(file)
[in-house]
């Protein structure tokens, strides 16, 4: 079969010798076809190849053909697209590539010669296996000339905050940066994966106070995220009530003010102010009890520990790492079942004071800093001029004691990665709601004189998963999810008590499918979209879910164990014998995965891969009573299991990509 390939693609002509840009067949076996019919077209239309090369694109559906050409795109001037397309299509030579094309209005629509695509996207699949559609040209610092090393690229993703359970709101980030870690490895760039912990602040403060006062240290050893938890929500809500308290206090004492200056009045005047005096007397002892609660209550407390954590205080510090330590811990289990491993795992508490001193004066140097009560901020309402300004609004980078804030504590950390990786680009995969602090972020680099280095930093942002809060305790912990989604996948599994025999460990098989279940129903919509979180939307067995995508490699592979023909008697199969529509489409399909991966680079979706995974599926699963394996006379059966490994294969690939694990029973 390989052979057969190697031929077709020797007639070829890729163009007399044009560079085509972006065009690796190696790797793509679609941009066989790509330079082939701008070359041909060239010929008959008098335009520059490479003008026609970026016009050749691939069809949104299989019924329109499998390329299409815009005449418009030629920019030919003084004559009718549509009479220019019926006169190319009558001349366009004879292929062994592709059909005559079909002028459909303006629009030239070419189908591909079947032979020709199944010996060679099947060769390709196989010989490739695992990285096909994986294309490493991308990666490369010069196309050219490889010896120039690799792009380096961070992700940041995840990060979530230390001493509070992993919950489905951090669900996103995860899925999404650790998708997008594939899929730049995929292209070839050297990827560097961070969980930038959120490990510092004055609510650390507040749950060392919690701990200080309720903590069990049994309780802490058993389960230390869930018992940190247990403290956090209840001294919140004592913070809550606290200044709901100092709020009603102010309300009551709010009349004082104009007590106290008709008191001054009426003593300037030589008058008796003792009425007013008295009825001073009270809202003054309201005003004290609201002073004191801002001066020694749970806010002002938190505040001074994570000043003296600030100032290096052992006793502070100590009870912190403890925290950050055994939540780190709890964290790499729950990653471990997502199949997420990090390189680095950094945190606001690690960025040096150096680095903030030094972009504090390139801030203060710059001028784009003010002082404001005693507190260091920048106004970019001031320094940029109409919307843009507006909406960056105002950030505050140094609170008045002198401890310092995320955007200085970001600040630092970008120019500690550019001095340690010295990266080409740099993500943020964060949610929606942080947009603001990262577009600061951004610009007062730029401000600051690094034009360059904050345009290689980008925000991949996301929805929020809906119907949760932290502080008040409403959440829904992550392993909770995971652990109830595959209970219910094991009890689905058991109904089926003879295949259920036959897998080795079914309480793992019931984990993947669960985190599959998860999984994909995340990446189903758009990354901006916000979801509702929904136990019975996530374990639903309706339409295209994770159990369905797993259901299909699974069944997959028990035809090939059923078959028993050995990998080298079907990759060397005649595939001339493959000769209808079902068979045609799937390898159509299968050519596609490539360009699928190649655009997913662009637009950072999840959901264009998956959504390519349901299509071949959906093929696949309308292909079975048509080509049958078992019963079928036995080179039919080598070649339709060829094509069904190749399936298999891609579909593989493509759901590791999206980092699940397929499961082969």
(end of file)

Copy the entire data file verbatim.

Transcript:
[in-house]
């Protein structure tokens, strides 16, 4: 079969010798076809190849053909697209590539010669296996000339905050940066994966106070995220009530003010102010009890520990790492079942004071800093001029004691990665709601004189998963999810008590499918979209879910164990014998995965891969009573299991990509 390939693609002509840009067949076996019919077209239309090369694109559906050409795109001037397309299509030579094309209005629509695509996207699949559609040209610092090393690229993703359970709101980030870690490895760039912990602040403060006062240290050893938890929500809500308290206090004492200056009045005047005096007397002892609660209550407390954590205080510090330590811990289990491993795992508490001193004066140097009560901020309402300004609004980078804030504590950390990786680009995969602090972020680099280095930093942002809060305790912990989604996948599994025999460990098989279940129903919509979180939307067995995508490699592979023909008697199969529509489409399909991966680079979706995974599926699963394996006379059966490994294969690939694990029973 390989052979057969190697031929077709020797007639070829890729163009007399044009560079085509972006065009690796190696790797793509679609941009066989790509330079082939701008070359041909060239010929008959008098335009520059490479003008026609970026016009050749691939069809949104299989019924329109499998390329299409815009005449418009030629920019030919003084004559009718549509009479220019019926006169190319009558001349366009004879292929062994592709059909005559079909002028459909303006629009030239070419189908591909079947032979020709199944010996060679099947060769390709196989010989490739695992990285096909994986294309490493991308990666490369010069196309050219490889010896120039690799792009380096961070992700940041995840990060979530230390001493509070992993919950489905951090669900996103995860899925999404650790998708997008594939899929730049995929292209070839050297990827560097961070969980930038959120490990510092004055609510650390507040749950060392919690701990200080309720903590069990049994309780802490058993389960230390869930018992940190247990403290956090209840001294919140004592913070809550606290200044709901100092709020009603102010309300009551709010009349004082104009007590106290008709008191001054009426003593300037030589008058008796003792009425007013008295009825001073009270809202003054309201005003004290609201002073004191801002001066020694749970806010002002938190505040001074994570000043003296600030100032290096052992006793502070100590009870912190403890925290950050055994939540780190709890964290790499729950990653471990997502199949997420990090390189680095950094945190606001690690960025040096150096680095903030030094972009504090390139801030203060710059001028784009003010002082404001005693507190260091920048106004970019001031320094940029109409919307843009507006909406960056105002950030505050140094609170008045002198401890310092995320955007200085970001600040630092970008120019500690550019001095340690010295990266080409740099993500943020964060949610929606942080947009603001990262577009600061951004610009007062730029401000600051690094034009360059904050345009290689980008925000991949996301929805929020809906119907949760932290502080008040409403959440829904992550392993909770995971652990109830595959209970219910094991009890689905058991109904089926003879295949259920036959897998080795079914309480793992019931984990993947669960985190599959998860999984994909995340990446189903758009990354901006916000979801509702929904136990019975996530374990639903309706339409295209994770159990369905797993259901299909699974069944997959028990035809090939059923078959028993050995990998080298079907990759060397005649595939001339493959000769209808079902068979045609799937390898159509299968050519596609490539360009699928190649655009997913662009637009950072999840959901264009998956959504390519349901299509071949959906093929696949309308292909079975048509080509049958078992019963079928036995080179039919080598070649339709060829094509069904190749399936298999891609579909593989493509759901590791999206980092699940397929499961082969």